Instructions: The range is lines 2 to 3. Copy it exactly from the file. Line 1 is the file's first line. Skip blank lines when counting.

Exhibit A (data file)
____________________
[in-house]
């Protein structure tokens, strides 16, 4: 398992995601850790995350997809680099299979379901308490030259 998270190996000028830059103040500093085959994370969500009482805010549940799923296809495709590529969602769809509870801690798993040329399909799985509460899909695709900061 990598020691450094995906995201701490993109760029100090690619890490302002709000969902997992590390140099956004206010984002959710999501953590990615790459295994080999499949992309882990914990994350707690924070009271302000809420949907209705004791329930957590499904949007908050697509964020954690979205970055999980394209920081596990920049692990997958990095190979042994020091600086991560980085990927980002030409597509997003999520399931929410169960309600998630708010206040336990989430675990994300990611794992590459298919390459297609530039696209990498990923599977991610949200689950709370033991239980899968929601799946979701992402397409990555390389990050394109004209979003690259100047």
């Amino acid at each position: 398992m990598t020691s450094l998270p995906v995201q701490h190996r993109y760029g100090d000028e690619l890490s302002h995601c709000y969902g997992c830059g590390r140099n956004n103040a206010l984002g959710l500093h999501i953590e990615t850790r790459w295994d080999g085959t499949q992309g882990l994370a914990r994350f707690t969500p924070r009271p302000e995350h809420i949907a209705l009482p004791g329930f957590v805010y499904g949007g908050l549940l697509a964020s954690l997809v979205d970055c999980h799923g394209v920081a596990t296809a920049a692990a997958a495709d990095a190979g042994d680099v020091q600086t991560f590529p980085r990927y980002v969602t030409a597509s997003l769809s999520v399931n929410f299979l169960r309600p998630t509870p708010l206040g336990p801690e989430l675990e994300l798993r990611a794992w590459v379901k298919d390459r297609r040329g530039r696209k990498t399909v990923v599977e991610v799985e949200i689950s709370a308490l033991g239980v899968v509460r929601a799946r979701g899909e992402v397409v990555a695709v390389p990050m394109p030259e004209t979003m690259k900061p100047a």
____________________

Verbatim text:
């Protein structure tokens, strides 16, 4: 398992995601850790995350997809680099299979379901308490030259 998270190996000028830059103040500093085959994370969500009482805010549940799923296809495709590529969602769809509870801690798993040329399909799985509460899909695709900061 990598020691450094995906995201701490993109760029100090690619890490302002709000969902997992590390140099956004206010984002959710999501953590990615790459295994080999499949992309882990914990994350707690924070009271302000809420949907209705004791329930957590499904949007908050697509964020954690979205970055999980394209920081596990920049692990997958990095190979042994020091600086991560980085990927980002030409597509997003999520399931929410169960309600998630708010206040336990989430675990994300990611794992590459298919390459297609530039696209990498990923599977991610949200689950709370033991239980899968929601799946979701992402397409990555390389990050394109004209979003690259100047």
């Amino acid at each position: 398992m990598t020691s450094l998270p995906v995201q701490h190996r993109y760029g100090d000028e690619l890490s302002h995601c709000y969902g997992c830059g590390r140099n956004n103040a206010l984002g959710l500093h999501i953590e990615t850790r790459w295994d080999g085959t499949q992309g882990l994370a914990r994350f707690t969500p924070r009271p302000e995350h809420i949907a209705l009482p004791g329930f957590v805010y499904g949007g908050l549940l697509a964020s954690l997809v979205d970055c999980h799923g394209v920081a596990t296809a920049a692990a997958a495709d990095a190979g042994d680099v020091q600086t991560f590529p980085r990927y980002v969602t030409a597509s997003l769809s999520v399931n929410f299979l169960r309600p998630t509870p708010l206040g336990p801690e989430l675990e994300l798993r990611a794992w590459v379901k298919d390459r297609r040329g530039r696209k990498t399909v990923v599977e991610v799985e949200i689950s709370a308490l033991g239980v899968v509460r929601a799946r979701g899909e992402v397409v990555a695709v390389p990050m394109p030259e004209t979003m690259k900061p100047a």